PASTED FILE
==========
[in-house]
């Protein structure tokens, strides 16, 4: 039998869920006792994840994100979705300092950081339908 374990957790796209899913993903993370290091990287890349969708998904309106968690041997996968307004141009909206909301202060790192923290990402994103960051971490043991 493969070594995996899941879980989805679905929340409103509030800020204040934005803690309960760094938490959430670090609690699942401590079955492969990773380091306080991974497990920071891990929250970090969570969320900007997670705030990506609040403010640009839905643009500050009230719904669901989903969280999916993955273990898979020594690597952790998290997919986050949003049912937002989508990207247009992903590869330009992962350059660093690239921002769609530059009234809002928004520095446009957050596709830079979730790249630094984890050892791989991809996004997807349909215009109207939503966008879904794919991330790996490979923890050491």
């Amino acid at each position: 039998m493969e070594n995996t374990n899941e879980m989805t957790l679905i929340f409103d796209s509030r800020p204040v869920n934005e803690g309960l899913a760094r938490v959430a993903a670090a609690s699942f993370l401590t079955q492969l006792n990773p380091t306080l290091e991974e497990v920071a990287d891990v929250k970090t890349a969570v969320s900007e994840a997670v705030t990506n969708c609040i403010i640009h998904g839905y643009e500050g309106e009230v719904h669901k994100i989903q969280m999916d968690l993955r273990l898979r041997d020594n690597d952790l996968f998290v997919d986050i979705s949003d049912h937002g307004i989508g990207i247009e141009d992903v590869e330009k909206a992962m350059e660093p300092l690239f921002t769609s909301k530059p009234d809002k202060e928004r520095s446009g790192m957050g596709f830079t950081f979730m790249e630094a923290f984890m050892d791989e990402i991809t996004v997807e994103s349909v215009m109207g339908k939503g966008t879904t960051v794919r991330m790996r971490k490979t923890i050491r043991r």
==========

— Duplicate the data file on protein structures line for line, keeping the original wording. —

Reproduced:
[in-house]
């Protein structure tokens, strides 16, 4: 039998869920006792994840994100979705300092950081339908 374990957790796209899913993903993370290091990287890349969708998904309106968690041997996968307004141009909206909301202060790192923290990402994103960051971490043991 493969070594995996899941879980989805679905929340409103509030800020204040934005803690309960760094938490959430670090609690699942401590079955492969990773380091306080991974497990920071891990929250970090969570969320900007997670705030990506609040403010640009839905643009500050009230719904669901989903969280999916993955273990898979020594690597952790998290997919986050949003049912937002989508990207247009992903590869330009992962350059660093690239921002769609530059009234809002928004520095446009957050596709830079979730790249630094984890050892791989991809996004997807349909215009109207939503966008879904794919991330790996490979923890050491």
């Amino acid at each position: 039998m493969e070594n995996t374990n899941e879980m989805t957790l679905i929340f409103d796209s509030r800020p204040v869920n934005e803690g309960l899913a760094r938490v959430a993903a670090a609690s699942f993370l401590t079955q492969l006792n990773p380091t306080l290091e991974e497990v920071a990287d891990v929250k970090t890349a969570v969320s900007e994840a997670v705030t990506n969708c609040i403010i640009h998904g839905y643009e500050g309106e009230v719904h669901k994100i989903q969280m999916d968690l993955r273990l898979r041997d020594n690597d952790l996968f998290v997919d986050i979705s949003d049912h937002g307004i989508g990207i247009e141009d992903v590869e330009k909206a992962m350059e660093p300092l690239f921002t769609s909301k530059p009234d809002k202060e928004r520095s446009g790192m957050g596709f830079t950081f979730m790249e630094a923290f984890m050892d791989e990402i991809t996004v997807e994103s349909v215009m109207g339908k939503g966008t879904t960051v794919r991330m790996r971490k490979t923890i050491r043991r």